2. Levine, above n 1, 4.

3. Ibid, 12.

4. Ibid, 13. See also Judith Harwin, Mary Ryan, Jo Tunnard, Subhash Pokhrel, Bachar Alrouh, Carla Matias and Momenian-Schneider (FDAC Research Team, Brunel University), The Family Drug and Alcohol Court (FDAC) Evaluation Project – Highlights from the Final Report (Nuffield Foundation, May 2011) 2.

5. Levine, above n 1, 13-14; Harwin et al, above n 4, 2.

6. Levine, above n 1, 13.

7. Ibid 18, referencing J.D Marlowe and S.M Carey, Research Update on Family Drug Treatment Courts: Need to Know Brief (National Drug Institute, 2012)

8. Ibid.

9. Ibid. See also Harwin et al, above n 4, 3.

10. Levine, above n 1, 18-19 and Harwin et al, above n 4, 3.

Authors

Rachel Carson

Dr Rachel Carson is a socio-legal researcher with expertise in family law and qualitative research about family law disputes. After practising as a family lawyer, Rachel worked as a researcher in family law at the Melbourne Law School (University of Melbourne) and was awarded a Melbourne Research Scholarship to undertake her PhD in this field of research at the University of Melbourne.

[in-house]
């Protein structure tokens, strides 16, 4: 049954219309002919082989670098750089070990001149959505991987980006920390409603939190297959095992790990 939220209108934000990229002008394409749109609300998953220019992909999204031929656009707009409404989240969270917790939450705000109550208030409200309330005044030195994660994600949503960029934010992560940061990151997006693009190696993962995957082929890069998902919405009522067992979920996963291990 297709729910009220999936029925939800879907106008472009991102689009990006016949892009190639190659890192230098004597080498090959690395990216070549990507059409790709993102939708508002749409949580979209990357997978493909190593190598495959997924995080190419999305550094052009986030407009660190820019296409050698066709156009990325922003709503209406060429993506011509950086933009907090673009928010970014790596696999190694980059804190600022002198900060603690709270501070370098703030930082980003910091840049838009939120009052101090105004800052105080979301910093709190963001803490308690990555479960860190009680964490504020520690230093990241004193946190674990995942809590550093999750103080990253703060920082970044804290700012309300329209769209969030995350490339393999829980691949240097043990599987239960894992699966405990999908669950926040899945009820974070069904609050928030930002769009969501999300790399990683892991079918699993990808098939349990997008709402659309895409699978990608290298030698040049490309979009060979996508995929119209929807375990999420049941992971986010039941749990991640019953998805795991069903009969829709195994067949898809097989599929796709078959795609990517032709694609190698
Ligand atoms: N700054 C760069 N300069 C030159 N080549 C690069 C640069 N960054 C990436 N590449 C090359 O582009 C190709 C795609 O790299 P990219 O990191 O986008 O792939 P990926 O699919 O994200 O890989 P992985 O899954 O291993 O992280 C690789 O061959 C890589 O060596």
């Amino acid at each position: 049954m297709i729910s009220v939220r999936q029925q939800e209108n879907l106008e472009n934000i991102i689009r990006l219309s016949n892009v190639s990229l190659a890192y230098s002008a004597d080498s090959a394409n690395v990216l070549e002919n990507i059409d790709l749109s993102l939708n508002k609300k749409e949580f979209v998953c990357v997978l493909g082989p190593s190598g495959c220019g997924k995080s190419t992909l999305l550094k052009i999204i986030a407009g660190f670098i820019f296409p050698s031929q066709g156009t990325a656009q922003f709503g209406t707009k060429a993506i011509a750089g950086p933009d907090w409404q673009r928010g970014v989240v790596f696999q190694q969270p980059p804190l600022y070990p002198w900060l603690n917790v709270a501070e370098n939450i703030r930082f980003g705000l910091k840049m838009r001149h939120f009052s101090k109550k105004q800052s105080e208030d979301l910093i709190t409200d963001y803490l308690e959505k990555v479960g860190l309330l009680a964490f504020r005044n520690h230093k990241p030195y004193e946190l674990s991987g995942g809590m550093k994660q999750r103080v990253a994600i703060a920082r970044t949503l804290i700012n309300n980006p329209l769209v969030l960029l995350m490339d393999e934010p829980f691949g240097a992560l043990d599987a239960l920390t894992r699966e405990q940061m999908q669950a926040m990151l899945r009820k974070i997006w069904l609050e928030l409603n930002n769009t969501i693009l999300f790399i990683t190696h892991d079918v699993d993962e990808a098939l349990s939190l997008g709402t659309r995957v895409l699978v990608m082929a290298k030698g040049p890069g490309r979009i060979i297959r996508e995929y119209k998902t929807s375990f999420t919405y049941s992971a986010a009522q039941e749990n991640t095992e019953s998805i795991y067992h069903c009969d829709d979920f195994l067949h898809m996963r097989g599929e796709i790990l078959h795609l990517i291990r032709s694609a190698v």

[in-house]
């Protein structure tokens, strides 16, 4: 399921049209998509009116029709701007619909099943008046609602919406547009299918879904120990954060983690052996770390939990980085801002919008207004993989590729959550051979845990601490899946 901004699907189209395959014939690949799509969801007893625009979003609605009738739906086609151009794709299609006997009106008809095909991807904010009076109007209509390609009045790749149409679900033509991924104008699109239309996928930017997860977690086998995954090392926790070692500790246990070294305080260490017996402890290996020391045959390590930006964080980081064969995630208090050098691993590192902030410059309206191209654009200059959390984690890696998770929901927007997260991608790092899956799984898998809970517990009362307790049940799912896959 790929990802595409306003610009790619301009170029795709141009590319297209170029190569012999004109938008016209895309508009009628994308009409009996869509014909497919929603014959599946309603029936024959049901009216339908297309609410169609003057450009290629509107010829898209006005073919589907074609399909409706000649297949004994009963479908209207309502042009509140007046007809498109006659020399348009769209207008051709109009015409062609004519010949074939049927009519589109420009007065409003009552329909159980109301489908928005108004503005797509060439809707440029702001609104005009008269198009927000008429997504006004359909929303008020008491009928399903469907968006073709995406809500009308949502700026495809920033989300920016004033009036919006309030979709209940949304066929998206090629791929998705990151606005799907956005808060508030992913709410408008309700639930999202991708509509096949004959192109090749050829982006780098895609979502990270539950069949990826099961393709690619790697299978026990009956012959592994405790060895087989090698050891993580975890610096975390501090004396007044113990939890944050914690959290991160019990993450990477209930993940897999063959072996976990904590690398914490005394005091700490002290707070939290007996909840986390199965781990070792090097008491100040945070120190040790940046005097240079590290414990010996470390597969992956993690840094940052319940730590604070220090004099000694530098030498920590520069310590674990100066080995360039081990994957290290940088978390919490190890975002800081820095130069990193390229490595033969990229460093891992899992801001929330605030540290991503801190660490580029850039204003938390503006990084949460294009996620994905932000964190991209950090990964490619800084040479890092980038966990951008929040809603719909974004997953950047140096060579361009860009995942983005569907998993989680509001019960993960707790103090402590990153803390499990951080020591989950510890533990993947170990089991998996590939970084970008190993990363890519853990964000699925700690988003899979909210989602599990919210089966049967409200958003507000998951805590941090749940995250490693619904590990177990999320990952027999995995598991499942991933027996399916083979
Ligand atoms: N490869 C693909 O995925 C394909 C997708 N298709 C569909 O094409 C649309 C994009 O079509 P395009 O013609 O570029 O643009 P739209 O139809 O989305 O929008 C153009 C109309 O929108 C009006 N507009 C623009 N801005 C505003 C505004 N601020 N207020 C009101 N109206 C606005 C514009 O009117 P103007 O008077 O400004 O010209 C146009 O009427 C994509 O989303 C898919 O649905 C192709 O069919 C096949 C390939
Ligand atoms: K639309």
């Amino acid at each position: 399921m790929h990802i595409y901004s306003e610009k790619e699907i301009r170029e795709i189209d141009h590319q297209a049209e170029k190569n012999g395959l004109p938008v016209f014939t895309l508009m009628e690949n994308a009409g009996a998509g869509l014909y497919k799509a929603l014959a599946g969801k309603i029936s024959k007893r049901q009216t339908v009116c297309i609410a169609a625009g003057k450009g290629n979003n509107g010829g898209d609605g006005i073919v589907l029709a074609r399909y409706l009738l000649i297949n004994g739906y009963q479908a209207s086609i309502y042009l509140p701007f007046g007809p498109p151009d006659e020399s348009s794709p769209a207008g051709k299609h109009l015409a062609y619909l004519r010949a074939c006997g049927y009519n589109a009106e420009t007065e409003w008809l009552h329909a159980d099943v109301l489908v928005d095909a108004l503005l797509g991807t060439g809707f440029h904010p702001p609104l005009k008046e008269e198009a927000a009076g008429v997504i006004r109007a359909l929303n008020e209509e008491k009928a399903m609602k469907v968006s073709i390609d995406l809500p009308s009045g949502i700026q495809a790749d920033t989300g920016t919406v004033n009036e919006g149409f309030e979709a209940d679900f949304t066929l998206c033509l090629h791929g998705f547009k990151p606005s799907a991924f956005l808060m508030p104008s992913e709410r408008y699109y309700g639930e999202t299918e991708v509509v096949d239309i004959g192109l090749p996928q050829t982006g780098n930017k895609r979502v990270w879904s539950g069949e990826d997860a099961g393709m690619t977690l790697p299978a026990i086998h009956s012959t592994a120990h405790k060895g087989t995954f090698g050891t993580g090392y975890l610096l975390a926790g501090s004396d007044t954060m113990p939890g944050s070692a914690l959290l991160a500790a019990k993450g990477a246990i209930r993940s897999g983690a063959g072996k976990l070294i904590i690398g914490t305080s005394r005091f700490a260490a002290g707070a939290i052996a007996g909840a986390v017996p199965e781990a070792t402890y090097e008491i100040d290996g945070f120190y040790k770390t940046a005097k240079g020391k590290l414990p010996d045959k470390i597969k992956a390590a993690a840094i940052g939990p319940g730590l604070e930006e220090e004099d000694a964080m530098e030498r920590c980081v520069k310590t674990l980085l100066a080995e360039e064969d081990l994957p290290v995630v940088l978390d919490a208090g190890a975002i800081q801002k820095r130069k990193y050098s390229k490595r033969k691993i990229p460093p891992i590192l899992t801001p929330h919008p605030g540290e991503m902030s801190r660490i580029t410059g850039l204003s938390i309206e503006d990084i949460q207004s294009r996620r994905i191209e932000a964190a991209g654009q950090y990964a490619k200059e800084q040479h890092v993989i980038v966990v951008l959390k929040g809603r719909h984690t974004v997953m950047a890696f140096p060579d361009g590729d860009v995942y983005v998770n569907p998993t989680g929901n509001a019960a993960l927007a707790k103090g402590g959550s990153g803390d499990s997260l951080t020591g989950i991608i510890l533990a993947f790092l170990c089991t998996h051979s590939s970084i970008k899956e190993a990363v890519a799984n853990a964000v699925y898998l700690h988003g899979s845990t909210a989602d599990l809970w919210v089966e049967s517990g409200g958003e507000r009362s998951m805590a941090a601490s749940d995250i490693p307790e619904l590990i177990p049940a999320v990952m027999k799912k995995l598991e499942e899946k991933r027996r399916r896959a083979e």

Since joining the Family Law and Family Violence team at the Australian Institute of Family Studies in June 2012, Rachel has worked on a range of projects, including the Independent Children’s Lawyer Study and the Evaluation of the 2012 Family Violence Amendments Project. Rachel was the lead researcher on the recently completed Children and Young People in Separated Families: Family Law System Experiences and Needs project, together with the Institute’s Direct Cross-examination in Family Law Matters Study.

 

Rachel has contributed to the Institute’s elder abuse scoping studies and is currently working on the Elder Abuse National Research - Strengthening the Evidence Base - Stage 1 research program commissioned by the Australian Government, Attorney-General’s Department.

 

Rachel is a consulting editor for the Family Law Review journal and has represented the Institute in various capacities, including as the AIFS observer on the Family Law Council, a body that provides policy advice on family law to the Commonwealth Attorney-General.